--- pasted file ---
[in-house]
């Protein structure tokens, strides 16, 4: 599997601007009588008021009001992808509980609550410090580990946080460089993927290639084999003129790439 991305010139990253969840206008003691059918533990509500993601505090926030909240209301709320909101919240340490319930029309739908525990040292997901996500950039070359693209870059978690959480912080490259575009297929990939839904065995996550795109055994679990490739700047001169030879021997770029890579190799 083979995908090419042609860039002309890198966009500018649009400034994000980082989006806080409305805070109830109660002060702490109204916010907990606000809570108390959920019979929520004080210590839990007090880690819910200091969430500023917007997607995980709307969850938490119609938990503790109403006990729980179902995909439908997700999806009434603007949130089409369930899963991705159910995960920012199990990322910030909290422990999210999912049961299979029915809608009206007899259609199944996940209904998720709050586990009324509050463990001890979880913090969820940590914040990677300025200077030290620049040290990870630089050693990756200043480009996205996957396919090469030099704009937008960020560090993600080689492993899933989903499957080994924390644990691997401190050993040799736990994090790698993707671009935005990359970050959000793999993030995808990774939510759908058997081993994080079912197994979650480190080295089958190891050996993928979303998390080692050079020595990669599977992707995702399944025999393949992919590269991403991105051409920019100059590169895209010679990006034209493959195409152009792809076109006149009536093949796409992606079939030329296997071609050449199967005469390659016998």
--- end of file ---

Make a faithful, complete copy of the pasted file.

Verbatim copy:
[in-house]
């Protein structure tokens, strides 16, 4: 599997601007009588008021009001992808509980609550410090580990946080460089993927290639084999003129790439 991305010139990253969840206008003691059918533990509500993601505090926030909240209301709320909101919240340490319930029309739908525990040292997901996500950039070359693209870059978690959480912080490259575009297929990939839904065995996550795109055994679990490739700047001169030879021997770029890579190799 083979995908090419042609860039002309890198966009500018649009400034994000980082989006806080409305805070109830109660002060702490109204916010907990606000809570108390959920019979929520004080210590839990007090880690819910200091969430500023917007997607995980709307969850938490119609938990503790109403006990729980179902995909439908997700999806009434603007949130089409369930899963991705159910995960920012199990990322910030909290422990999210999912049961299979029915809608009206007899259609199944996940209904998720709050586990009324509050463990001890979880913090969820940590914040990677300025200077030290620049040290990870630089050693990756200043480009996205996957396919090469030099704009937008960020560090993600080689492993899933989903499957080994924390644990691997401190050993040799736990994090790698993707671009935005990359970050959000793999993030995808990774939510759908058997081993994080079912197994979650480190080295089958190891050996993928979303998390080692050079020595990669599977992707995702399944025999393949992919590269991403991105051409920019100059590169895209010679990006034209493959195409152009792809076109006149009536093949796409992606079939030329296997071609050449199967005469390659016998």